|Title||How to enhance the role of science in European Union policy making and implementation: The case of agricultural impacts on drinking water quality|
|Author(s)||Glavan, Matjaž; Železnikar, Špela; Velthof, Gerard; Boekhold, Sandra; Langaas, Sindre; Pintar, Marina|
|Source||Water 11 (2019)3. - ISSN 2073-4441|
Sustainable Soil Use
|Publication type||Refereed Article in a scientific journal|
|Keyword(s)||Agriculture - Drinking water - EU policy - Governance - Integrated scientific support - Nitrates - Pesticides - Water quality|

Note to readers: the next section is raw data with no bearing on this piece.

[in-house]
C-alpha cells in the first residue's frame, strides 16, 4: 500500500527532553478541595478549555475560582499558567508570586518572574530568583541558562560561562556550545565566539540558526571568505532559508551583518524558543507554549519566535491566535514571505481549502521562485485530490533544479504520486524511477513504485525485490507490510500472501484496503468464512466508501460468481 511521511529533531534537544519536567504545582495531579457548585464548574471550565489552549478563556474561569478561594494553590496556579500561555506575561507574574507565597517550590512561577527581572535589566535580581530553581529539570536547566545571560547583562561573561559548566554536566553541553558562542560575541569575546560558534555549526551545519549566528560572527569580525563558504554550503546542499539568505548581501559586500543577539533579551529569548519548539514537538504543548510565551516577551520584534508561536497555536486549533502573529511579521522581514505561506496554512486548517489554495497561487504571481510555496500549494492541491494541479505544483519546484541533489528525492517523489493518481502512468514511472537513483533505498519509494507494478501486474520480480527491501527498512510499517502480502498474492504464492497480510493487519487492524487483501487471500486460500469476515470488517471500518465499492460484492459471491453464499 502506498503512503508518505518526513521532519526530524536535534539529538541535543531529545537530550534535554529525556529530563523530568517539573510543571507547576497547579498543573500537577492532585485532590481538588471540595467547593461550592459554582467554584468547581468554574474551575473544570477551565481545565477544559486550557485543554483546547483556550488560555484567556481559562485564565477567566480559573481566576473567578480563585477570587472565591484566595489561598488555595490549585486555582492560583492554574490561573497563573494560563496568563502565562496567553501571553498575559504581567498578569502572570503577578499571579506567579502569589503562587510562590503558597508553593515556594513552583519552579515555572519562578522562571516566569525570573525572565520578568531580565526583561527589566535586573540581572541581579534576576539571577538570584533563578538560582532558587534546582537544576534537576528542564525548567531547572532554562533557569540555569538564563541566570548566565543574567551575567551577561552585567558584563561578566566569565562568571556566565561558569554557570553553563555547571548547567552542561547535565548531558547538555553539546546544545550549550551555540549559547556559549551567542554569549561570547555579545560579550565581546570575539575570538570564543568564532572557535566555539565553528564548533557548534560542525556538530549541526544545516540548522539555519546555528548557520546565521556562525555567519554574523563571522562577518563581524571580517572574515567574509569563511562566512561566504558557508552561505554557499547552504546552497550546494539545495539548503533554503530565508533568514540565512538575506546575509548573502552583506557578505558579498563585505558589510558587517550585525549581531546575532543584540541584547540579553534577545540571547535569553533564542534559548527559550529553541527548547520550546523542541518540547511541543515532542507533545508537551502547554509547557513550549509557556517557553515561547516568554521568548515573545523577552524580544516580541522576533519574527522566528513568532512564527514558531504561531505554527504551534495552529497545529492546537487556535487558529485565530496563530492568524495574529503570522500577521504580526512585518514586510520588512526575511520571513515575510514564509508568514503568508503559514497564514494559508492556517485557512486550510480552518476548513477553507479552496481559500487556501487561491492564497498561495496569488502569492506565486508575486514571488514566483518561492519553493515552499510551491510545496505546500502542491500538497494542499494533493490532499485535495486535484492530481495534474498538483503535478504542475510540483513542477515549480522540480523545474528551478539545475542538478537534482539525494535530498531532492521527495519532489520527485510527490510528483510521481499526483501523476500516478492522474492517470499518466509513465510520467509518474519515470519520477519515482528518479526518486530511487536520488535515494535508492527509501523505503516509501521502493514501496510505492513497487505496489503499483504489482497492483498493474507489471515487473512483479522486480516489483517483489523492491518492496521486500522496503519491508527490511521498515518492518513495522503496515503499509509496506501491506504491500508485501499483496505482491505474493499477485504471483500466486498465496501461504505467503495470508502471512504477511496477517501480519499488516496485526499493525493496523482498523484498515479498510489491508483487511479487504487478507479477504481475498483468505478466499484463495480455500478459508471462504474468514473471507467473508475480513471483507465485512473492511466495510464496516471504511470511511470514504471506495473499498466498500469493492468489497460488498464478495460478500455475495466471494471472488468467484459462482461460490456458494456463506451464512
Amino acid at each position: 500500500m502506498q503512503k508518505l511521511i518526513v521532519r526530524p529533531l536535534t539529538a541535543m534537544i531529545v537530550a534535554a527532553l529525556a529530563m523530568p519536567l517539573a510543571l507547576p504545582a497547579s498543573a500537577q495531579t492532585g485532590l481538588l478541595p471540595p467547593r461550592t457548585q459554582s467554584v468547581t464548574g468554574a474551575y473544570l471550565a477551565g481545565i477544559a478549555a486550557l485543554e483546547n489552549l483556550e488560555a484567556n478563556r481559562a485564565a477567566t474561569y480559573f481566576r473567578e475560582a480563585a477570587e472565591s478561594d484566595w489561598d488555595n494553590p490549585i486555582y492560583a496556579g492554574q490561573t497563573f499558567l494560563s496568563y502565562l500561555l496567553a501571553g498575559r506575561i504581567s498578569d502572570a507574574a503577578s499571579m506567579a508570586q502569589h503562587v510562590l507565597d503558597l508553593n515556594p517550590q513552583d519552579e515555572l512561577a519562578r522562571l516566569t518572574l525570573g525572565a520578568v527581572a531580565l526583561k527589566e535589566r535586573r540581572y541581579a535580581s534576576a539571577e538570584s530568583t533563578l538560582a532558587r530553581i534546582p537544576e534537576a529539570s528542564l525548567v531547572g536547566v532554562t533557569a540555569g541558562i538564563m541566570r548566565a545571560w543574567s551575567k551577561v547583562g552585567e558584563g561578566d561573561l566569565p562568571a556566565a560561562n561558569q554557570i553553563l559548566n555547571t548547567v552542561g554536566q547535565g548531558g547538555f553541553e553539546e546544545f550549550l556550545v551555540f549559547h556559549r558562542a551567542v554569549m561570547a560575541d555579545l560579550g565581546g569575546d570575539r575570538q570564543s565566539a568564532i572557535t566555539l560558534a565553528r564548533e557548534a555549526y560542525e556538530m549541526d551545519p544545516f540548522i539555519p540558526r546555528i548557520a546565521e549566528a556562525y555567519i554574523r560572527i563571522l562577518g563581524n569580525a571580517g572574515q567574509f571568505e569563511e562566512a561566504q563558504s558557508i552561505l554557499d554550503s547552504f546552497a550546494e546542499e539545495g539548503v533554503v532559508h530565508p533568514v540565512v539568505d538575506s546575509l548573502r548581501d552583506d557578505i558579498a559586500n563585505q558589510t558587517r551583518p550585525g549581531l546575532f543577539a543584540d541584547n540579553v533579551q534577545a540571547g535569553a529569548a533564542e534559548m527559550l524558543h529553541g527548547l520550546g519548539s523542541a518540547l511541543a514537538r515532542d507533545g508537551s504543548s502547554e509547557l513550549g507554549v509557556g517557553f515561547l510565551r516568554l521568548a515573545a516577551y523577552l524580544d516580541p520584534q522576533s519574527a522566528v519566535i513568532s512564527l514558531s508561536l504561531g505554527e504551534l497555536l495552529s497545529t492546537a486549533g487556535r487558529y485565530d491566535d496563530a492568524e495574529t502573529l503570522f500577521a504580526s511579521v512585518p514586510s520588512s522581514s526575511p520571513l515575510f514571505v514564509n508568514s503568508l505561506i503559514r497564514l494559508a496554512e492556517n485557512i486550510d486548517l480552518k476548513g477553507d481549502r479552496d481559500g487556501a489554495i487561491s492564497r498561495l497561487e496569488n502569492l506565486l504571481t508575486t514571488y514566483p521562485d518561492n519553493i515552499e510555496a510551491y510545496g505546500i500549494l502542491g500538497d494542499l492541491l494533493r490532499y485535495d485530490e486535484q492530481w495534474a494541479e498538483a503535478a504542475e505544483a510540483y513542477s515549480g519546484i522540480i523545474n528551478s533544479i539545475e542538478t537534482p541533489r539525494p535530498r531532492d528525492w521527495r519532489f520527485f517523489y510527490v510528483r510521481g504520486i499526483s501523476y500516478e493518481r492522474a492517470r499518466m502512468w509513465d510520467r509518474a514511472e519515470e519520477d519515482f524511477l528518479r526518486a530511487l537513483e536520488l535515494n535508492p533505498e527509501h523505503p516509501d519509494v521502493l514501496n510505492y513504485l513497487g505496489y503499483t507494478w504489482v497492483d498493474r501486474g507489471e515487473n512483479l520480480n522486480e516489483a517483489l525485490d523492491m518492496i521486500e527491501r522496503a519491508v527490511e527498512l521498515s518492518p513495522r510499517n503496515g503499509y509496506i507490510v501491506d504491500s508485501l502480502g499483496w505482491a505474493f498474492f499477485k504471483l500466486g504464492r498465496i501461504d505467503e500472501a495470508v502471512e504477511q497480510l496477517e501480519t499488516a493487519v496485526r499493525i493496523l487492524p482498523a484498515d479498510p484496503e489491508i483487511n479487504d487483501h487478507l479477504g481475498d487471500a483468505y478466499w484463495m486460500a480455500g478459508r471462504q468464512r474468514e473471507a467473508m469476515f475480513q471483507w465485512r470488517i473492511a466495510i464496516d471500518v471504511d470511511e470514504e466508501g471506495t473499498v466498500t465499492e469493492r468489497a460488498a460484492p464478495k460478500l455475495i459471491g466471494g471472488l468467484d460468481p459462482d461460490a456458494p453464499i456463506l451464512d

Throughout the European Union (EU), high concentrations of nitrates and pesticides are among the major polluting components of drinking water and have potential long-term impacts on the environment and human health. Many research projects co-funded by the European Commission have been carried out, but the results often do not influence policy making and implementation to the extent that is duly justified. This paper assesses several issues and barriers that weaken the role of science in EU policy making and EU policy implementation in the case of agricultural impacts on drinking water quality. It then proposes improvements and solutions to strengthen the role of science in this process. The analysis is conceptual but supported empirically by a desk study, a workshop, and complementary individual interviews, mostly with representatives of organizations working at the EU level. The results indicate that perceived barriers are mostly observed on the national or regional level and are connected with a lack of political will, scarce instruction on the legislation implementation process, and a lack of funding opportunities for science to be included in policy making and further EU policy implementation. In response to that, we suggest translating scientific knowledge on technological, practical or environmental changes and using dissemination techniques for specific audiences and in local languages. Further, the relationship between data, information and decision making needs to change by implementing monitoring in real-time, which will allow for the quick adaptation of strategies. In addition, we suggest project clustering (science, policy, stakeholders, and citizens) to make science and research more connected to current policy challenges and stakeholder needs along with citizen involvement with an aim of establishing sustainable long-term relationships and communication flows.